Home Politics Midterm Elections: Results, Recounts, and Rarities

Midterm Elections: Results, Recounts, and Rarities

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Since his inauguration in January of 2017, President Trump has exercised his executive power to great extents. Trump appointed two Supreme Court justices, issued eighty-six executive orders, and implemented new economic and immigration policy that has won the attention of the nation. Two years later, the people had the opportunity to voice their opinions through their fundamental civic duty: voting.

Although Hills West students may not have paid as much attention to the 2018 midterm elections as they did to the 2016 presidential election, the midterm elections can be indicative of how the 2020 presidential election will turn out once many students are eligible to vote. The midterm elections are often viewed as the referendum of the serving president’s performance. Appropriately named, the midterm elections occur midway through a president’s term. However, the president was not up for reelection in 2018 since a president is up for reelection every four years. Instead, one-third of the Senate, all 435 seats of the House, and many gubernatorial positions were up for grabs.

Prior to the election, the Republican majority controlled both Congressional bodies: the Senate and the House of Representatives. Republicans controlled 238 House seats and Democrats controlled 193. Republicans controlled 51 Senate seats, Democrats controlled 46, and Independents that voted consistently with the Democrats controlled two. The well-established trend of midterm elections is that the party that holds the presidency loses seats in Congress. Polls tended to support this trend to a certain extent in that Democrats were forecasted to win seats and a majority in the House of Representatives while Republicans were forecasted to maintain and possibly expand their majority in the Senate.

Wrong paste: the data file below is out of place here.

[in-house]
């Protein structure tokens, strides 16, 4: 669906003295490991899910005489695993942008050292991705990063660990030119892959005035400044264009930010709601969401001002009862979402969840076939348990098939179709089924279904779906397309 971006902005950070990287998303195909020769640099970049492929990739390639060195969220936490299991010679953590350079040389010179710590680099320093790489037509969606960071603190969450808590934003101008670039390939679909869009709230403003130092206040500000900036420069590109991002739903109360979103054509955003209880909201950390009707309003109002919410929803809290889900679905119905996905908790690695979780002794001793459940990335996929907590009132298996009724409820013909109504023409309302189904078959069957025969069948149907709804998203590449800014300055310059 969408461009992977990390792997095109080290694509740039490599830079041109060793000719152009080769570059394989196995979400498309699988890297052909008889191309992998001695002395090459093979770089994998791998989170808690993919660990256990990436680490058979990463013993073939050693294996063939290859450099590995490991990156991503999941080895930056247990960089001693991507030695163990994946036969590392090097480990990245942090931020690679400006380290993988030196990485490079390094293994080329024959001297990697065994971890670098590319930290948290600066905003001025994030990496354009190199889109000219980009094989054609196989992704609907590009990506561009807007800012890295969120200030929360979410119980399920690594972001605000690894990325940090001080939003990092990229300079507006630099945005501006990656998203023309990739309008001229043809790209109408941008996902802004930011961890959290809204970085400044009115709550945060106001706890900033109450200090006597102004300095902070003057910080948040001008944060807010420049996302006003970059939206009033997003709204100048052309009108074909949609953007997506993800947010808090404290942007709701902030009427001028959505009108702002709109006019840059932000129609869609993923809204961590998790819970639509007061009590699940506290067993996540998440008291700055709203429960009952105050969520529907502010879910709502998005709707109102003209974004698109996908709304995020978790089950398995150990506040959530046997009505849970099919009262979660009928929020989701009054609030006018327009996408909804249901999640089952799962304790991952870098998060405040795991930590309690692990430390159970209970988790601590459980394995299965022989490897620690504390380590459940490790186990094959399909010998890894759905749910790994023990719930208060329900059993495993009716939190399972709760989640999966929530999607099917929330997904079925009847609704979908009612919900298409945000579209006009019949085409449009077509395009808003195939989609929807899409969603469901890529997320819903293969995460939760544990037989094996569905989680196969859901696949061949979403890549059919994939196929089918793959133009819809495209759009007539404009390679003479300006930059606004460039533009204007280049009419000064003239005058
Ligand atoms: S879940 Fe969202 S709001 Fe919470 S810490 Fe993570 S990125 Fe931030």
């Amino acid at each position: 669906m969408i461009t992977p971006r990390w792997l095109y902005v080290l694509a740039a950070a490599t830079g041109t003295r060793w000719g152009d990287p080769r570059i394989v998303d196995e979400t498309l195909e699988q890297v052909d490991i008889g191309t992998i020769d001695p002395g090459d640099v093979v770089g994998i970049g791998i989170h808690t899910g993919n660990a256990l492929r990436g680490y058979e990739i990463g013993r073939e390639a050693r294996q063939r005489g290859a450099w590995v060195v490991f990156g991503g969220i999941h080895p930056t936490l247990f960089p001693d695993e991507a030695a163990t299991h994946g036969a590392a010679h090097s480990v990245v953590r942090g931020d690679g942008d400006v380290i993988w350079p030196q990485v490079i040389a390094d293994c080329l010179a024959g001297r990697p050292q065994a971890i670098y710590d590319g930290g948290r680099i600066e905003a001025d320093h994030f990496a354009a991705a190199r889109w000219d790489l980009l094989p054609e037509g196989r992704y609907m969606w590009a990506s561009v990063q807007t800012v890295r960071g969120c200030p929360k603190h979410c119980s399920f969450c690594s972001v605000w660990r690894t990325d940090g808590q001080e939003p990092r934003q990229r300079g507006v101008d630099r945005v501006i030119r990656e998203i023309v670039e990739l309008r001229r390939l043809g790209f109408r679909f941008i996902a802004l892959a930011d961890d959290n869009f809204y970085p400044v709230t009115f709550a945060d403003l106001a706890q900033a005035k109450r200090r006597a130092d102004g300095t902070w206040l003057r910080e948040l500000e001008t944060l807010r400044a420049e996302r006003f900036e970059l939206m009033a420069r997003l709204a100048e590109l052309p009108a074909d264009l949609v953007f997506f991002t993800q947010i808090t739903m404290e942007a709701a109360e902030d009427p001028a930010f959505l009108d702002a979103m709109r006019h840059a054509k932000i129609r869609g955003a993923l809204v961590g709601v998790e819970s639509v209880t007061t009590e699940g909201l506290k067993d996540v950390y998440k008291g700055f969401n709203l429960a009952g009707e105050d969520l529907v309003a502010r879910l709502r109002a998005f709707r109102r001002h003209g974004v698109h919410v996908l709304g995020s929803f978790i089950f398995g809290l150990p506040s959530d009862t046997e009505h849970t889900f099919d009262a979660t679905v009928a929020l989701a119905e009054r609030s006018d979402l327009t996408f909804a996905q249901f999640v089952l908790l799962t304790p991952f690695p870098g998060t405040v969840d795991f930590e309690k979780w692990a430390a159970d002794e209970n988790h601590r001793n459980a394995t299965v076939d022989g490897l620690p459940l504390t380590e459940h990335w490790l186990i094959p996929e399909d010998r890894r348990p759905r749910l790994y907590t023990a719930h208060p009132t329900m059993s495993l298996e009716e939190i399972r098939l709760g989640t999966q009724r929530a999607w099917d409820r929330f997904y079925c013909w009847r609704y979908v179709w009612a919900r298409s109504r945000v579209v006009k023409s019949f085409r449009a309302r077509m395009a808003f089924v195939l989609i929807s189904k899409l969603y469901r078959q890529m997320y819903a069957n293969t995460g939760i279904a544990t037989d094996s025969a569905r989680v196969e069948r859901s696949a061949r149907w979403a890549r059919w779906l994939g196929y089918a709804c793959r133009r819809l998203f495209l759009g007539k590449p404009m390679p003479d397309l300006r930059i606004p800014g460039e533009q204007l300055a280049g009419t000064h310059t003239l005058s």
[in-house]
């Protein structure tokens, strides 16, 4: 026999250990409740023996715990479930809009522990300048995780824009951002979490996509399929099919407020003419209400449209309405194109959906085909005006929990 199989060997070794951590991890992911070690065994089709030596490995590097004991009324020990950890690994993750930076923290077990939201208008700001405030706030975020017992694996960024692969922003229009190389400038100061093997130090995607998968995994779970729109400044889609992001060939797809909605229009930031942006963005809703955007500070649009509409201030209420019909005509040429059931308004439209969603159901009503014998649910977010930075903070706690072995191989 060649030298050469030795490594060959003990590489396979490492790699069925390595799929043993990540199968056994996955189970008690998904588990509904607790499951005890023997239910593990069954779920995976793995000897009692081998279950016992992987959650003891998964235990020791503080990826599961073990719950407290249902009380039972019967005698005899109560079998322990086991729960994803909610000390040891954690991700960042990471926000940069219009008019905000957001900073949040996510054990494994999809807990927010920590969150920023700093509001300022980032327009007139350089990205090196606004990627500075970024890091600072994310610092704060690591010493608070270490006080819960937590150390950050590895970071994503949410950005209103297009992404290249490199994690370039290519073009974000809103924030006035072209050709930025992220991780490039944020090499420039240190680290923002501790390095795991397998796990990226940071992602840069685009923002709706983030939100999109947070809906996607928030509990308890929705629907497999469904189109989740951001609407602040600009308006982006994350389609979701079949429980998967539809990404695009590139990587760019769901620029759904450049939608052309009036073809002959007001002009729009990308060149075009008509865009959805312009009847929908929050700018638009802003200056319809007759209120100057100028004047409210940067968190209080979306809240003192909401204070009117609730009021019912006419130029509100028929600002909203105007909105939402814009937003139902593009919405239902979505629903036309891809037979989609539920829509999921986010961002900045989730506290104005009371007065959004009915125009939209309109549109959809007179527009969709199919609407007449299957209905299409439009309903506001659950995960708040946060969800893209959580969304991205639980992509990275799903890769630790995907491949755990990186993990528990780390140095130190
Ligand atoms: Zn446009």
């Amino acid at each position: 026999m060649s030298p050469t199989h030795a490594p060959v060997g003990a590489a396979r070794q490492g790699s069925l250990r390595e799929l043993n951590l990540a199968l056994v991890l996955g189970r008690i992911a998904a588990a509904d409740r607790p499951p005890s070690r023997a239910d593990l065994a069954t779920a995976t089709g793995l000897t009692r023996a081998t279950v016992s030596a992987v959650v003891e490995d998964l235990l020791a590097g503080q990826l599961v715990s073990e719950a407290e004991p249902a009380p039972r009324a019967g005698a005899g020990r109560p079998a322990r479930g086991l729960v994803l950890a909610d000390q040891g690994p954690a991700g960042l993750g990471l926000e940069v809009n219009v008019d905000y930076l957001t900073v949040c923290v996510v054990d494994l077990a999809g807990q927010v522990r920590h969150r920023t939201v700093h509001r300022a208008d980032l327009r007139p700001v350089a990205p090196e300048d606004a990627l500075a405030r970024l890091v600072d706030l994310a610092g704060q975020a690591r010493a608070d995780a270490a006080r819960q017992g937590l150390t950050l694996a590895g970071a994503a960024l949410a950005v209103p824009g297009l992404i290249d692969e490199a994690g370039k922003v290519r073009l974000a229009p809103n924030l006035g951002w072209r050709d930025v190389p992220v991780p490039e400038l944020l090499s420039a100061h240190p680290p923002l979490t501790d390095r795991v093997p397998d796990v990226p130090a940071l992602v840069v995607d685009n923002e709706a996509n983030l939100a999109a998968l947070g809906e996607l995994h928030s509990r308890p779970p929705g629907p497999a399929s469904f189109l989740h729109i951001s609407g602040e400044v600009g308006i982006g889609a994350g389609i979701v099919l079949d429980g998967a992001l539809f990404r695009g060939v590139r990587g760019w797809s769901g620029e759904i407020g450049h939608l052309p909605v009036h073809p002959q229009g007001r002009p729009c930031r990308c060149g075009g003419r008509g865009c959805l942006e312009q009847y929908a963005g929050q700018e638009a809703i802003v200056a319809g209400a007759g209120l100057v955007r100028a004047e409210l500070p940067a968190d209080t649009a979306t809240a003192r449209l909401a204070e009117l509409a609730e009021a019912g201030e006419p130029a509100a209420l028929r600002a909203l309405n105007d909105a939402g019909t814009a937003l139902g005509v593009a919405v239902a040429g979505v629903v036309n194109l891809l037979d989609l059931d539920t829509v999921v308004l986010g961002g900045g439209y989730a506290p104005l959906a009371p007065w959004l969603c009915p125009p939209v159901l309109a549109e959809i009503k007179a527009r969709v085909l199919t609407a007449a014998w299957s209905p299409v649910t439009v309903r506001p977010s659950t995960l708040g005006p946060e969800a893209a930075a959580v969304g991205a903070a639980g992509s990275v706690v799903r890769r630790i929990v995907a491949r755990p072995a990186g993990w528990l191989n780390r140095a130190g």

Unlike 2016, the widely accepted forecasts for the 2018 midterm elections became a reality. Democrats gained control of the House and Republicans expanded their control of the Senate. Mr. Kilkelly explains, “this year’s midterm elections resulted in a divided government. The Republicans view their expansion in the Senate as a chance to pass more legislation while Democrats view their gain of control in the House of Representatives as a stepping stone in gaining more seats in the 2020 election. It’s also important to note the remarkably high voter turnout.” Forty-nine percent of eligible voters participated in the 2018 midterm elections. Many pundits have viewed this election as a blue wave election. With five out of 435 races still undecided, Democrats picked up 39 seats in the House of Representatives, the third largest gain in seats by a party since 1940. However, Republicans still won many of the key toss-up races that gained national attention. Incumbent Republican Texas Senator Ted Cruz defeated Democrat challenger Beto O’Rourke. The possibility of a Senate seat turning blue in a deep red state caught the attention of the nation. Republican Brian Kemp defeated Democrat Stacey Abrams. If Stacey Abrams had won, she would have been the first African American female governor in United States history. 

 

At the conclusion of election night, many races were still too close to call. In the spotlight were both the Governor and Senate races in Florida. This wasn’t the first time Florida underwent a recount that gained national attention. In 2000, there was a presidential ballot recount in Florida in which George W. Bush had only 537 more votes than his opponent Al Gore. Once all the votes were counted for the 2018 Senate race, Republican challenge